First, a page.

Jeanne d'Arc Review
I'll be straightforward with my opening statement when I admit that I am not a strategy genre buff. I've never really taken a liking to strategy games, because I've always felt as if perhaps they were a bit too drawn out and complex for me to pay attention to them. Of course, the other problem is that once I do start playing a strategy game, I'm overcome with this obsessive compulsion to dive into it and play it for hours on end. I know, it makes no sense. So I generally let someone else play the strategy or S-RPGs around here. Such isn't the case with Jeanne D'Arc, though. I don't know what compelled me to not pass the review down to someone else. Maybe it was the gorgeous box art? The art style? The praises I've heard? Or maybe because it was developed by Level 5?
A game like Jeanne D'Arc is precisely the reason why I think Level 5 are among one of the most talented developers in this industry, right now. Nobody can do the kinds of things with an RPG like these guys do. Furthermore, Level 5 performs all of their magic with budgets that are far smaller than that of powerhouse developers within Square-Enix, and such. Along with Dragon Quest VIII, Jeanne D'Arc is Level 5's newest masterpiece. It's a skillfully crafted Strategy-RPG that defines the genre, and marks an experience I haven't seen since Final Fantasy Tactics.
Jeanne D'Arc is an alternate-take on the story of Joan of Arc. The guys at Level 5 have crafted a loose rendition of the event in which the 15-year old Joan (Jeanne) leads French to victory against the English. The game doesn't just have you fighting humans, but also orcs, ogres, and tons of other creatures. Furthermore, it wouldn't be an RPG game without the casting of spells and such.
The combat system, clearly, is where the game shines. Fights occur on the same battlefield the encounter occurs at and there are no random battles. Moving around the field is limited per turn, and you'll have a selected range of 'squares' you can move across every turn. So if you're not familiar with S-RPGs, you can't move from one end of the field to another. You'll have to walk it in increments, fighting enemies along the way. Now just because you move somewhere doesn't end your turn. After you move your character, you can still perform an attack before ending their turn. If you're out of range, you can choose to wait. And range of attack is something that will vary between each character and the weapons they're equipped with.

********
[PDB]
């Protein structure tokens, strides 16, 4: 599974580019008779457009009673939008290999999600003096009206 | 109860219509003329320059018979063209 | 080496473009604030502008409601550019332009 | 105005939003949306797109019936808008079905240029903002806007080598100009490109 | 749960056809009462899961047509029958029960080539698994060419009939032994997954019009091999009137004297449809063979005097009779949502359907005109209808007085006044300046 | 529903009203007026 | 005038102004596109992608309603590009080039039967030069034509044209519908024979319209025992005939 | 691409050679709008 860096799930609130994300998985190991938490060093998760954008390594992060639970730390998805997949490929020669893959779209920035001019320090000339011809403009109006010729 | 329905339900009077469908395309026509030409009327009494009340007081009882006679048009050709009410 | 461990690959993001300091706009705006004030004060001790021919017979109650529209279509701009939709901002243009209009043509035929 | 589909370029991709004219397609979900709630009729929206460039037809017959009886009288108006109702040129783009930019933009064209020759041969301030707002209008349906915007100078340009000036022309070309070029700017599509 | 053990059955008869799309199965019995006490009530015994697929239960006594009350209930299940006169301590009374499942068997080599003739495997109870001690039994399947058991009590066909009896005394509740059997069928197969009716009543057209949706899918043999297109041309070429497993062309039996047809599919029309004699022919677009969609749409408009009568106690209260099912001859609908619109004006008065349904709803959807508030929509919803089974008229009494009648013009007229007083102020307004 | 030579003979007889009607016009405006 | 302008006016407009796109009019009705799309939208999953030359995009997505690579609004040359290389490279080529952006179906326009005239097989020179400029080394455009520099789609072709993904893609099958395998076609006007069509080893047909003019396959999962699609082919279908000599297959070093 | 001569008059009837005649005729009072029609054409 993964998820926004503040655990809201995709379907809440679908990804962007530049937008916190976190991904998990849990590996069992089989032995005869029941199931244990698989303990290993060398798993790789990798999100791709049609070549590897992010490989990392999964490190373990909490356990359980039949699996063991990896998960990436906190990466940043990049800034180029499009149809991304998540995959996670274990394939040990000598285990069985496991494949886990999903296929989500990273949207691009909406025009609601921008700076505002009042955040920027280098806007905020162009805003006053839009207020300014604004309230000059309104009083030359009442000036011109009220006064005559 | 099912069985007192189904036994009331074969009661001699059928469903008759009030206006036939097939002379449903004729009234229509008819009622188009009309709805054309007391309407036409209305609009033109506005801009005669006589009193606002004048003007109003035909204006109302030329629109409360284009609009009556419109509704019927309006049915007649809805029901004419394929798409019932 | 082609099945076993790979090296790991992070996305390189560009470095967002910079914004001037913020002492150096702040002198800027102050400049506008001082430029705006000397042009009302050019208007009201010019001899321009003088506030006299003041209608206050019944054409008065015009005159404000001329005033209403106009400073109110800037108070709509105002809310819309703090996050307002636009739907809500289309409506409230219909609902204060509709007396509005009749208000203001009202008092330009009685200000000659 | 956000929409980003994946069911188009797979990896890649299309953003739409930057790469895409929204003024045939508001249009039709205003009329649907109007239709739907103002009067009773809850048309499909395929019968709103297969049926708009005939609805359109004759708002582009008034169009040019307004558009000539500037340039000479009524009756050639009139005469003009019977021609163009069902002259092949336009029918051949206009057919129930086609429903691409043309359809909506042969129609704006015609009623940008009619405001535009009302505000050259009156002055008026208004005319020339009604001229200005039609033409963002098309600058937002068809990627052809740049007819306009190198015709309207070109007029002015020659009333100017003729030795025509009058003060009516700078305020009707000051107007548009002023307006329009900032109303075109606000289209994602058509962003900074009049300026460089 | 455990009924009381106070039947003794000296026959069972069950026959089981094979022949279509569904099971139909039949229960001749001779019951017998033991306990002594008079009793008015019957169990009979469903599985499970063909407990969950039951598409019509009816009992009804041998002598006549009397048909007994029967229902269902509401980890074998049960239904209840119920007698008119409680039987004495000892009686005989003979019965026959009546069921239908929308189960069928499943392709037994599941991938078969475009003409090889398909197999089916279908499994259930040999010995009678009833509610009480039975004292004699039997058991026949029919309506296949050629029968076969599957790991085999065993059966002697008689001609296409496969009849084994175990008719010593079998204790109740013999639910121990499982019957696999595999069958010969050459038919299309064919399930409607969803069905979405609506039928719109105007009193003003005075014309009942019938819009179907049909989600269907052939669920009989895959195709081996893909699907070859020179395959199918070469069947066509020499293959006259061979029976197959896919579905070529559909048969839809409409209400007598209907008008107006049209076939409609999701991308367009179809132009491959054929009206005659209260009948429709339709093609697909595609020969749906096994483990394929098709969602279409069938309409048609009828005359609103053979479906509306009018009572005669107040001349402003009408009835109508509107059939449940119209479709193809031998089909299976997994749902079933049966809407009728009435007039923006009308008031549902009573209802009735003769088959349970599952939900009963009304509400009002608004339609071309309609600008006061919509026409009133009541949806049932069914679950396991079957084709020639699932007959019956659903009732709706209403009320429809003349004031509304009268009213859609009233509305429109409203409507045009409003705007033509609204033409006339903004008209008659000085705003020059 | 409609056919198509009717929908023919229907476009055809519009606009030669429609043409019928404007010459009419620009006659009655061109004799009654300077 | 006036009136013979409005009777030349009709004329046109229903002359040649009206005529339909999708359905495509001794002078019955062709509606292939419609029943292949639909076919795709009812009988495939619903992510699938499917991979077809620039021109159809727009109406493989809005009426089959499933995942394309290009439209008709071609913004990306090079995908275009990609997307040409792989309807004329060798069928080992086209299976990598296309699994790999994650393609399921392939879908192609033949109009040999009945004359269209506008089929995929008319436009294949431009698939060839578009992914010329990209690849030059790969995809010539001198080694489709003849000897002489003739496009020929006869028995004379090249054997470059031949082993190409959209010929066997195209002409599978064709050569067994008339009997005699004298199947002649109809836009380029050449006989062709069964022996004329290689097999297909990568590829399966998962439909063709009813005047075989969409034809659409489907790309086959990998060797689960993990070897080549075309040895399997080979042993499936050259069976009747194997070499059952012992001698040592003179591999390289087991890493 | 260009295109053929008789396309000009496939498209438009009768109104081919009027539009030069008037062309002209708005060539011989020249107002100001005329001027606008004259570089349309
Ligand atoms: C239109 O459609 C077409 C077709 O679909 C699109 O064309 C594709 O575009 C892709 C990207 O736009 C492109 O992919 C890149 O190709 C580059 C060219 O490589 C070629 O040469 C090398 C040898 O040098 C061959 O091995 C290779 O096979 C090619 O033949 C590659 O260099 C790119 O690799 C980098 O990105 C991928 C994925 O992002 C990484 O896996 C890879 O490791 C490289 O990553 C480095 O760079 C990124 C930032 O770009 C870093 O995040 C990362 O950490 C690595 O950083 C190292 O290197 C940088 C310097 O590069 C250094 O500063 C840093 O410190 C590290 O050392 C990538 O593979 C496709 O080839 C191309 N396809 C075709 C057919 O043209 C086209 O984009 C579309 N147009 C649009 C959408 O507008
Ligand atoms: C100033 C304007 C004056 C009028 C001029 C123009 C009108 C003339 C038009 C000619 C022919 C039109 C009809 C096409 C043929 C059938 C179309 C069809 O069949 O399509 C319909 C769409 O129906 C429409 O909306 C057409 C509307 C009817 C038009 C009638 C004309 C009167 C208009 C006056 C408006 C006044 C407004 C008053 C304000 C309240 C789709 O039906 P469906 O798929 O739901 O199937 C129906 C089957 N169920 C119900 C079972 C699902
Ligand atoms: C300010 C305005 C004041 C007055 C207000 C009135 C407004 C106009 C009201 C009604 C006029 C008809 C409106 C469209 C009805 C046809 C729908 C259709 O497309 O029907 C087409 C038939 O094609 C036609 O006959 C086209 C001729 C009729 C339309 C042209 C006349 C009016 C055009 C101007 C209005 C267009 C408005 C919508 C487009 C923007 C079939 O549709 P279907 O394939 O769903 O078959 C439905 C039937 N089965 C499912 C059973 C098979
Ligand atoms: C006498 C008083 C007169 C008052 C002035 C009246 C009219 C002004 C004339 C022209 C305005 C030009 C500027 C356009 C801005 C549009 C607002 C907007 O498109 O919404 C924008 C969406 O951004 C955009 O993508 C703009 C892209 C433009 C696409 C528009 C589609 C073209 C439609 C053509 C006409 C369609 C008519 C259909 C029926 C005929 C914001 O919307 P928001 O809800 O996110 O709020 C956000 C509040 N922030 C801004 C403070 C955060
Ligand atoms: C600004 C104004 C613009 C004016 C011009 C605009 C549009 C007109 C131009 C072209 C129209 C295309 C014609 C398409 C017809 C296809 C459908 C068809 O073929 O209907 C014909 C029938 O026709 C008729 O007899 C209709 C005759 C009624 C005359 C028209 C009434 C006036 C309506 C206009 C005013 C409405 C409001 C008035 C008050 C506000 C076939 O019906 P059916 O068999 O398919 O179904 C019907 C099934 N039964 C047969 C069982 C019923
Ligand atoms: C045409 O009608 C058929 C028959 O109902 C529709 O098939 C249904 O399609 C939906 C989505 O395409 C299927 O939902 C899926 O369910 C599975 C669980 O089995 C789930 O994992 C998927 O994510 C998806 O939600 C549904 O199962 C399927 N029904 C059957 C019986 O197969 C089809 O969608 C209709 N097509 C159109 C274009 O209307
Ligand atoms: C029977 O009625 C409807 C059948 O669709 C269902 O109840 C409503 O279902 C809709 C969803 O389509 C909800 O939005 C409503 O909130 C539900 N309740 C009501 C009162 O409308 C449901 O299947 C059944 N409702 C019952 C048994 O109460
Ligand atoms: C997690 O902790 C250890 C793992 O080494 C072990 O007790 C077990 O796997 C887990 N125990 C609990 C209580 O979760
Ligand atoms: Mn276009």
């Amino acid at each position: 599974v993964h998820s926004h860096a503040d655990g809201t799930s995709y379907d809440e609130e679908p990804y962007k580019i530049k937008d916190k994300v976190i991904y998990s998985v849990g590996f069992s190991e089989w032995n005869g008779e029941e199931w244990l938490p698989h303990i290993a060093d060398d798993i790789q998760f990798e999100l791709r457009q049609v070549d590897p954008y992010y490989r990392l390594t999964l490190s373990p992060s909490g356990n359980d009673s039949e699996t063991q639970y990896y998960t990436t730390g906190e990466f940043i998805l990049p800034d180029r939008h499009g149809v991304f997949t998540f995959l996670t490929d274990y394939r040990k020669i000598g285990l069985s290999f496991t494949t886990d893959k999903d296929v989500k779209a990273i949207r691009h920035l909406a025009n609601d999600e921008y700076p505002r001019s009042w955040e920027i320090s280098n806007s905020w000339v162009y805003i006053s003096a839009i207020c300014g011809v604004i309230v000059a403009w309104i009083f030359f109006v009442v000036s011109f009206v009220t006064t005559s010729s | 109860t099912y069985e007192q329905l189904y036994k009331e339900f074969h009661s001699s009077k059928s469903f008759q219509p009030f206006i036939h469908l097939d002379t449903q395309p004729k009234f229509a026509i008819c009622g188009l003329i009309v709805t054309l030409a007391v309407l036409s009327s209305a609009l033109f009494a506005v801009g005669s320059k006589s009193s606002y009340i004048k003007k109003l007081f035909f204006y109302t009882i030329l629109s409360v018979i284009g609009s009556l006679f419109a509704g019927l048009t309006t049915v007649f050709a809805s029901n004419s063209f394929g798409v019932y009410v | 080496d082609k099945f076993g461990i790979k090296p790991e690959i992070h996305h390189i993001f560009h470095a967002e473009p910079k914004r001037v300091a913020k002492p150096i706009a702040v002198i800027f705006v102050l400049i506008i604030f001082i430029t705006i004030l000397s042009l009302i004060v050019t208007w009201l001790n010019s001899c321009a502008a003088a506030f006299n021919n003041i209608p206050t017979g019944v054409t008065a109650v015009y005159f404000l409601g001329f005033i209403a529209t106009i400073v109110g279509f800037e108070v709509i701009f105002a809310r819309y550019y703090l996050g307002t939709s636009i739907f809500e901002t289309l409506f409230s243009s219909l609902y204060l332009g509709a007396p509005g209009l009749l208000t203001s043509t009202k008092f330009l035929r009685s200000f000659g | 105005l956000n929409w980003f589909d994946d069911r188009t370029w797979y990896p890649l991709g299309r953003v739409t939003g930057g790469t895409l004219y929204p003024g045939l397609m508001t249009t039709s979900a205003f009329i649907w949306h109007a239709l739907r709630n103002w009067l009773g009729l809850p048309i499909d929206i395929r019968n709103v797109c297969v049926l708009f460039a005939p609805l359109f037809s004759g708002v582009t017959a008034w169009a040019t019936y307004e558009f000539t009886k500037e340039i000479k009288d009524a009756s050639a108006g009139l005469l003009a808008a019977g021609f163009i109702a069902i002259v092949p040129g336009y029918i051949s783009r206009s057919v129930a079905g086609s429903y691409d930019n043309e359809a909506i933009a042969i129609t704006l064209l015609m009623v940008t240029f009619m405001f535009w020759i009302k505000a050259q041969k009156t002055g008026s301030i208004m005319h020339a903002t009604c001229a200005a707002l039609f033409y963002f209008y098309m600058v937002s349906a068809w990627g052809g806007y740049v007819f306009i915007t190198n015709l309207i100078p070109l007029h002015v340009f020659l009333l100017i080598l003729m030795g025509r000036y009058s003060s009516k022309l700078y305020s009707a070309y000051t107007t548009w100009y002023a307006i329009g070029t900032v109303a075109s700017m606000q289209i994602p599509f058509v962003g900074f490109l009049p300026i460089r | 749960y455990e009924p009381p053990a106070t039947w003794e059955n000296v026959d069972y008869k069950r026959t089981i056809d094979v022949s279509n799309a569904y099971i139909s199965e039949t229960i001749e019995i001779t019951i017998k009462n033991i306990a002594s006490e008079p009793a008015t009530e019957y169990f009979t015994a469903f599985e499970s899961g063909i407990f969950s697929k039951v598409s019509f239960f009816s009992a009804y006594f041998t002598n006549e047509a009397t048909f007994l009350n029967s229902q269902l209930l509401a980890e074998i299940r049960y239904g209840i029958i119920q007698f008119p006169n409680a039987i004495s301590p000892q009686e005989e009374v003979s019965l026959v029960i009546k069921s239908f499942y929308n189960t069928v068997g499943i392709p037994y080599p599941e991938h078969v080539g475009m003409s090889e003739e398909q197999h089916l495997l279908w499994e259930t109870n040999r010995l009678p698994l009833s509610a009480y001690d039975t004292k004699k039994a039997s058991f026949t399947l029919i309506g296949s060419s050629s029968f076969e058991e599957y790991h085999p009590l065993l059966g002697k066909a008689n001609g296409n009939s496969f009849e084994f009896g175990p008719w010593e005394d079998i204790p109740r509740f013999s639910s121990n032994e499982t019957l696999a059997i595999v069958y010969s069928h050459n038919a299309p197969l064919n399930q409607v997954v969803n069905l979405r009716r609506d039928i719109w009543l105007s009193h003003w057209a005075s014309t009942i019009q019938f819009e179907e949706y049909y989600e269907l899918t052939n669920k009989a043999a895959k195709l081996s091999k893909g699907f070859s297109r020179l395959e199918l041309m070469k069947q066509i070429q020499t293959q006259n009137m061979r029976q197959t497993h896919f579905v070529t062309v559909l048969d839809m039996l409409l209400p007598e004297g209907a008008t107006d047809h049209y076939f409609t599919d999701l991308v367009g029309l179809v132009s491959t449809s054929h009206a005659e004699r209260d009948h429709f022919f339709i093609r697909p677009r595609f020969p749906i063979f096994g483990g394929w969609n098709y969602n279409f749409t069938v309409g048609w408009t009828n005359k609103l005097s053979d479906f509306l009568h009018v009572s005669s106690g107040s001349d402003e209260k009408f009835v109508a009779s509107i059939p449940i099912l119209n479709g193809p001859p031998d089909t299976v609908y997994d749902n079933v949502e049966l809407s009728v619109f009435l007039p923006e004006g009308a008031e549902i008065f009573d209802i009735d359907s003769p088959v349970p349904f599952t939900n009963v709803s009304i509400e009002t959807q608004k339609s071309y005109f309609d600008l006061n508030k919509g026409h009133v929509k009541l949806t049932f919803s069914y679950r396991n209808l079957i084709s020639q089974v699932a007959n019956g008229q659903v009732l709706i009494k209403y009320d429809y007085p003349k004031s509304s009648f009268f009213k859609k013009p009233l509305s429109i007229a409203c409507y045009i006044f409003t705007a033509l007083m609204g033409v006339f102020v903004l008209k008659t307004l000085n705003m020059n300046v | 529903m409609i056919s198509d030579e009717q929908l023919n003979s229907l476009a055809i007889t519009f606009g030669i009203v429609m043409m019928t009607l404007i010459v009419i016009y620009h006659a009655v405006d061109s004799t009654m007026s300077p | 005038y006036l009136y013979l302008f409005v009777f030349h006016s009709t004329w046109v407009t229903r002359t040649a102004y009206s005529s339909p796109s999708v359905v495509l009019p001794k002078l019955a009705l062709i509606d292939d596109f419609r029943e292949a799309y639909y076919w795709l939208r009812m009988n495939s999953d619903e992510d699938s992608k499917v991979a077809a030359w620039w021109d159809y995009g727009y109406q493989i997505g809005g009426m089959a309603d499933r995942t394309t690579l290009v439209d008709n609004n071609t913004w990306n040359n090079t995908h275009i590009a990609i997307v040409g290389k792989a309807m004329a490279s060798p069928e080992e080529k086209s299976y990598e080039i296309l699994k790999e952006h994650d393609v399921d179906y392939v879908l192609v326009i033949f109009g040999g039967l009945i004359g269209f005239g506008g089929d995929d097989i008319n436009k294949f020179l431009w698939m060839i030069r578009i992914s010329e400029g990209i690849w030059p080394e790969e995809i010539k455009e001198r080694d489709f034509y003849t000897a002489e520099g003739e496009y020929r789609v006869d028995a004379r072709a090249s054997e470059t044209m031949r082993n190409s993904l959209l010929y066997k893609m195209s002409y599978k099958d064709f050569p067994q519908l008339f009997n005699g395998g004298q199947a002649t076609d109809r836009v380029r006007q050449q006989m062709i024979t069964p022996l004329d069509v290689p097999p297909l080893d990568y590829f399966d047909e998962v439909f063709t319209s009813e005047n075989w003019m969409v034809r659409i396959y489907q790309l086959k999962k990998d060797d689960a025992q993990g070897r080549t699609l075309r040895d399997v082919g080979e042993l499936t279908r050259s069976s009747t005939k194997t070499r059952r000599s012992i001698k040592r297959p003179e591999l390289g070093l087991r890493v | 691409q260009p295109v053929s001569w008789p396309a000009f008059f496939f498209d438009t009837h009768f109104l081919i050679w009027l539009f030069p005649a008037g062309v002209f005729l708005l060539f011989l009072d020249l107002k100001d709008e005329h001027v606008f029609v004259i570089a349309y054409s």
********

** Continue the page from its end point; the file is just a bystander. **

For an S-RPG the combat system is deep, yet extremely easy to get a hang of. So don't worry about being overwhelmed, Jeanne D'Arc does a great job of explaining everything vital. The more you fight, the more little quirks you'll discover, such as unified guarding. With many of the fights come stipulations. For example, you have to complete a fight by using a certain amount of turn phases or less. There's the Enemy Phase and the Player Phase, and when both are done that equates to one complete phase. So, in other words, you don't have forever to win each match - your time is quite limited in many cases, so plan it out.
When you get passed the game's more unique features, you'll come to find the status quo RPG elements such as magic, weapons, shops, armor, leveling up and so forth. Jeanne D'Arc is a really fantastic S-RPG game, and would have been such no matter what console it hit. Level 5 has churned out yet another RPG that plays as great as it looks.
And speaking of looks, Level 5 continues their streak of well drawn games. The art is definitely one of the most pleasing aspects of the game - the box art is the initial proof of that. The game itself features smaller counterparts of each character with heads that are larger than normal - a pretty common RPG or S-RPG visual trait. Jeanne D'Arc doesn't feature any incredible, envelope pushing visuals, but it does give you everything that you'd need in a traditional S-RPG game that is heavily focused on gameplay, as opposed to aesthetic presentation.
The cut scenes, though, are beautiful. As opposed to using high-quality three-dimensional FMVs, Level 5 put to use a more artistic approach by giving the game an almost cartoon-like presence. Unless you desire monstrous visuals out of every RPG game you play, Jeanne D'Arc has the power to surprise you with its great looking art direction.
Jeanne D'Arc features a solid crew of voice actors that come into play during the cut-scenes. Each and every voice actor sounds well suited for their respective role, and so I'm hard pressed to find any issues here. Again, as is expected out of Level 5, the soundtrack is also put together quite well for the game. Aurally, Jeanne D'Arc puts on quite the good show.
Jeanne D'Arc is a huge breath of fresh air for those looking for a kick-ass S-RPG game. This isn't just an S-RPG you can play to tide yourself until Final Fantasy Tactics hits, but this is an S-RPG you can put alongside FFT and hold it up as a standard for others to follow. Jeanne D'Arc's superb gameplay package and beautiful art-design really makes this game feel like a videogame novel. To top it off, the voice acting and soundtrack completes the entire package. Level 5 has done it, yet again.
8/31/2007 Arnold Katayev